|Getting Ready for the Boating Season!|
|Before You Launch |
1. Hose clamps should be inspected and replaced as necessary. Double clamping hose connections with marine-rated stainless hose clamps, or keeping seacocks closed when you are away, are wise moves.
2. Inspect cooling hoses for stiffness, rot, leaks and cracking. Make sure they fit snugly.
3. Replace deteriorated sacrificial anodes.
4. Inspect prop(s) for dings, pitting and distortion. Make sure cotter pins are secure. Grip the prop and try moving the shaft – if it’s loose, the cutlass bearing (on inboard drive systems) may need to be replaced.
5. Check to make sure the rudderstock hasn’t been bent.
6. Inspect the hull for blisters, distortions and stress cracks.
7. Make sure your engine intake sea strainer is not cracked or bent from ice, is free of corrosion, clean and properly secured.
8. With inboards, check the engine shaft and rudder stuffing boxes for looseness. A stuffing box should only leak when the prop shaft is turning, and needs to be inspected routinely.
9. Inspect and lubricate seacocks.
10. Use a garden hose to check for deck leaks at ports and hatches. Renew caulk or gaskets, as necessary.
11. If equipped, ensure that the stern drain plug is installed.
12. After the boat is launched, be sure to check all through-hulls for leaks.
Your Engine and Fuel Systems
- Inspect rubber outdrive bellows for cracked, dried and/or deteriorated spots (look especially in the folds), and replace if suspect.
- Check power steering and power trim oil levels.
- Replace anodes that are more than half worn away.
- Inspect outer jacket of control cables.
- Cracks or swelling indicate corrosion and mean that the cable must be replaced.
- Inspect fuel lines, including fill and vent hoses, for softness, brittleness or cracking. Check all joints for leaks and make sure all lines are well supported with non-combustible clips or straps with smooth edges.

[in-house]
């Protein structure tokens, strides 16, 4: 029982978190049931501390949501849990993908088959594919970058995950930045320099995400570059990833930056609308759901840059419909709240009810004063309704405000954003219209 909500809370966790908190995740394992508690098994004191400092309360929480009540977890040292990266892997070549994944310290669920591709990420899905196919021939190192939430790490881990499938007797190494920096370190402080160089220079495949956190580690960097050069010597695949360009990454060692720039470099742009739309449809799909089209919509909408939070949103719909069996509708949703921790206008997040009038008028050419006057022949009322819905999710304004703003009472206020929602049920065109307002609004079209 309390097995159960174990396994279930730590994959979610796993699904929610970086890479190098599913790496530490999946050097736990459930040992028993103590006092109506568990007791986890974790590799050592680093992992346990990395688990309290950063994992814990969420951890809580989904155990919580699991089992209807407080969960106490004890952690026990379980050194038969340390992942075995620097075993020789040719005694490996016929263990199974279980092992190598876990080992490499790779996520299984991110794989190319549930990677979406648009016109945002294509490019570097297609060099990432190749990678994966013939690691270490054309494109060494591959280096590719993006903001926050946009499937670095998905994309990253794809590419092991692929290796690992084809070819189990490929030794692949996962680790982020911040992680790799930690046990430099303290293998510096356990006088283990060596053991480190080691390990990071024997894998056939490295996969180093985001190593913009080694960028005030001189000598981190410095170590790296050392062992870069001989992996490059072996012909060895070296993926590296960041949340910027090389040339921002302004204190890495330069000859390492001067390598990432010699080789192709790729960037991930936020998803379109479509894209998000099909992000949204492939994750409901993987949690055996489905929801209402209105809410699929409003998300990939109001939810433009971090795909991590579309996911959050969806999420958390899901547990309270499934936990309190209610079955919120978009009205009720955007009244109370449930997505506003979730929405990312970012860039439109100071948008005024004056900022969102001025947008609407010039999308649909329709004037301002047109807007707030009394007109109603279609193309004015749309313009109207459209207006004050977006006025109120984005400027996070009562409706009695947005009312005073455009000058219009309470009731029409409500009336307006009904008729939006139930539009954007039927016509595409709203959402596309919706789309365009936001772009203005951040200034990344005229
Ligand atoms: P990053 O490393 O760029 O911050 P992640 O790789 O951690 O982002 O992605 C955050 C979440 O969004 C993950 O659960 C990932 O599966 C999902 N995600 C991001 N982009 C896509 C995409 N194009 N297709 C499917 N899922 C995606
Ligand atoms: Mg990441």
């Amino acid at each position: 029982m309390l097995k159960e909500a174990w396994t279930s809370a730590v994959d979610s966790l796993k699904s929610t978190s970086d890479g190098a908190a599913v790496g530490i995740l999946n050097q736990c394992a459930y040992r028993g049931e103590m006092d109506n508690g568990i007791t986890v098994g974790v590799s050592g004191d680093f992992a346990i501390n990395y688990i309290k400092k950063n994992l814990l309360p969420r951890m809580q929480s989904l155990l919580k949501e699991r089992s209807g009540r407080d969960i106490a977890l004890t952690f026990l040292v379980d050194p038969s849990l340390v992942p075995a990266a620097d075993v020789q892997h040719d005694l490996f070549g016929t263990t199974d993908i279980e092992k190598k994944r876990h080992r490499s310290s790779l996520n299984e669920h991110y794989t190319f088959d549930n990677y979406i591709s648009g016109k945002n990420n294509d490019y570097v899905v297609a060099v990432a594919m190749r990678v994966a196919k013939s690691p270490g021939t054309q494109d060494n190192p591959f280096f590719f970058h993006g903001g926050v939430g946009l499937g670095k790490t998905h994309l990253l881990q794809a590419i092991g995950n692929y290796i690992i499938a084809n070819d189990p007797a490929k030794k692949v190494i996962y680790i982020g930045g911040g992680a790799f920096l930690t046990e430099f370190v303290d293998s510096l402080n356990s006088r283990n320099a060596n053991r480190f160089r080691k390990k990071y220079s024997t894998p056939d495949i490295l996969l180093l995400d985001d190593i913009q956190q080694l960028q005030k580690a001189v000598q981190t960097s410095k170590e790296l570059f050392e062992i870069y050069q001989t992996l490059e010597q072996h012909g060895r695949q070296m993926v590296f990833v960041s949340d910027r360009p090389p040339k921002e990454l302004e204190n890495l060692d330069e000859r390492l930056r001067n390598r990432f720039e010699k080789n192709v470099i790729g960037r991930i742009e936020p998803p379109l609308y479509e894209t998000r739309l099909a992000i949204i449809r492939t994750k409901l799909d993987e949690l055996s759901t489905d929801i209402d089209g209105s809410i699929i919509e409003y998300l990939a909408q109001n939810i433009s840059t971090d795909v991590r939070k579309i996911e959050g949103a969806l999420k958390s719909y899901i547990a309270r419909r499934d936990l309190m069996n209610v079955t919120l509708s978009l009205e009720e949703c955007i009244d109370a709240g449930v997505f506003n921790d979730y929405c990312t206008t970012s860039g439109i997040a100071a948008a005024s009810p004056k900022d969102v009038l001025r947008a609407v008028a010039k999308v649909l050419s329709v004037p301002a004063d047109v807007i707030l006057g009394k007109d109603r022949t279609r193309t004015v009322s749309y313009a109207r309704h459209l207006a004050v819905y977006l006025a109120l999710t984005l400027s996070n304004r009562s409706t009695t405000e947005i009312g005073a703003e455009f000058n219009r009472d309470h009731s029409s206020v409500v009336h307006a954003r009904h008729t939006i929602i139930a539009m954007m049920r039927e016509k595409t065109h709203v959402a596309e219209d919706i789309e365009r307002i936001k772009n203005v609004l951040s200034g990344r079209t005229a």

- Inspect fuel tanks, fuel pumps and filters for leaks. Clamps should be snug and free of rust. Clean or replace fuel filters. Owners of gasoline-powered boats with fiberglass fuel tanks should consult a marine professional to inspect for any ethanol-related issues.
- Every few years, remove and inspect exhaust manifold for corrosion.
- Clean and tighten electrical connections, especially both ends of battery cables. Wire-brush battery terminals and fill cells with distilled water (if applicable).
- Inspect bilge blower hose for leaks.
If you flushed your cooling system with antifreeze, flush it again BEFORE getting to the water. Certain types of antifreeze are toxic to fish and wildlife.
Check your boat for dry rot, cracks or leaks. In a wooden boat, poke at joints with a screwdriver to make sure the wood is firm and not deteriorating. Many fiberglass boats have plywood within the transom - look carefully to make sure the plywood is still rigid and not deteriorating. Make sure the bilge pump is functioning or that you have a bailing bucket on board.
Also, be sure to add a fuel stabilizer to your boat. Click here for information about E-10 and blended fuel precautions.
- Inspect tire treads and sidewalls for cracks or lack of tread and replace as necessary.
- Check air pressure — don’t forget the spare tire!
- Inspect wheel bearings and repack as necessary.
- Test tail lights, back-up lights and winch to make sure they’re working properly.
- Inspect hitch chains.
- Inspect trailer frame for rust. Sand and paint to prevent further deterioration.
- Inspect brakes and brake fluid reservoir.
Safety Equipment Checks
- Check expiration dates on flares and fire extinguishers.
- Check stove and remote tanks for loose fittings and leaking hoses.
- Inspect bilge pump and float switch to make sure they’re working properly.
- Inspect dock and anchor lines for chafing.
- Check shore power cable connections for burns, which indicates the cable and/or the shore power inlet must be replaced.
- Make sure your registration is up to date.
- Review your boat insurance policy and update coverage if needed.
- Make sure you have properly sized and wearable life jackets in good condition for each passenger, including kids. Check inflatable life jacket cylinders.
- Test smoke, carbon monoxide, fume and bilge alarms.
- Be sure to get a free vessel safety check from the U.S. Coast Guard Auxiliary or U.S. Power Squadrons. Find out more at www.SafetySeal.net.
BoatU.S. Foundation offers excellent tips, (with pictures!) about preparing your boat, trailer and equipment for boating. Launch into Spring!
The U.S. Coast Guard also has a pre and post underway checklist for your maiden voyage!